A Guide on Smartphone Security: How to Keep Your Device Secure

iPhone screen typing in passcode

One in four mobile applications contains at least one high-risk security flaw. (Via NowSecure)

 

Smartphones, since their rise to popularity in the late 90s and early 2000s, have become a large part of our society’s everyday life in hosting our communication and media consumption. Many of us can’t recall the last time our phone wasn’t within arms reach.

In today’s growing threat landscape, it’s no surprise that cybercriminals have worked to exploit smartphones, given that 90% of adults own a mobile device, totaling over 3.2 billion smartphone users worldwide. Unfortunately, many smartphone users don’t see the security risks associated with the apps they download, the websites they visit, and the information they store on their devices, making them more susceptible to an attack. 

This article aims to inform smartphone users of the security risks associated with their devices and how to prevent them from being compromised.  

 

Breaking it Down

The majority of security threats on mobile devices can be broken down into these four categories:

  • Physical threats: Refers to the situation where a mobile device has been stolen or lost, therefore the user’s information is compromised.
  • Network threats: Occurs when a threat actor targets an unsecured public WiFi connection to gain access to devices and credentials. 
  • Mobile app threats: Refers to a malicious app that looks trustworthy but is used to steal information.
  • Web-based threats:  Typically carried out via phishing attack, where a threat actor will send emails, text, or other forms of communication that contain a malicious link or attachment.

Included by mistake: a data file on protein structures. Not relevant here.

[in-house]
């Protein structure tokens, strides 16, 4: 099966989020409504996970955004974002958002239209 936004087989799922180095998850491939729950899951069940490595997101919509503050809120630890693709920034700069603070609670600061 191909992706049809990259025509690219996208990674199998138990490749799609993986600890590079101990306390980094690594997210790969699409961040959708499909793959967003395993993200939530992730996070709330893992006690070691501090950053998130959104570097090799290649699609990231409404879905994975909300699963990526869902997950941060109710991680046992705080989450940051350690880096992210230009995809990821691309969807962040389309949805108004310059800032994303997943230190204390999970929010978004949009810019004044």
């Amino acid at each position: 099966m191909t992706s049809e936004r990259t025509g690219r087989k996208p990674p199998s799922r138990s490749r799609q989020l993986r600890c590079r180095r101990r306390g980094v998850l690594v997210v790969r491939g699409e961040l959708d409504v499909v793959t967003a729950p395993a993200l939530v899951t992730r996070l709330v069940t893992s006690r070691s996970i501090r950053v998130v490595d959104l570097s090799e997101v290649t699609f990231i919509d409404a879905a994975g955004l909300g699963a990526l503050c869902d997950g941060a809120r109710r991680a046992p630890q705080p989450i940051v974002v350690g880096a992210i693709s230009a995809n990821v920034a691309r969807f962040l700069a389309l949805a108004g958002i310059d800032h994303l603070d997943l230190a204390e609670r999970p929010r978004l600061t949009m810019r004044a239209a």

More specifically, here are the top threats to watch out for in 2022:

 

1. Phishing, Smishing, and Spear Phishing

These forms of attack are executed via social engineering– i.e. using various forms of communication to manipulate a target into divulging confidential information.

Phishing refers to the general practice of using methods of communication to deceive a target into giving information. Smishing refers explicitly to using text messages to phish for information, while spear phishing refers to a more sophisticated and targeted approach to phishing.  

 

How to avoid it

To best avoid phishing attacks, users must practice awareness of the emails, links, and messages they open. Practicing more defensive thinking before opening these forms of communication, could be what saves a user’s sensitive information from ending up in the hands of cybercriminals. If a message seems suspicious, there is likely a reason. It’s best to verify the identity of the sender before clicking anything. For organization leaders, consider training staff to know how to identify the key indicators of a phishing attack. 

 

2. Mobile Spyware and Malicious Apps

Mobile Spyware is any software that monitors, tracks, and collects activity and information off of a mobile device without the owner’s knowledge. Most mobile spyware is installed by either tricking a user into visiting a corrupt website, which then downloads the spyware or when a user unknowingly downloads a malicious app containing spyware. Once installed, spyware can track logins, passwords, text messages, emails, and even the location of the user.  

 

How to avoid it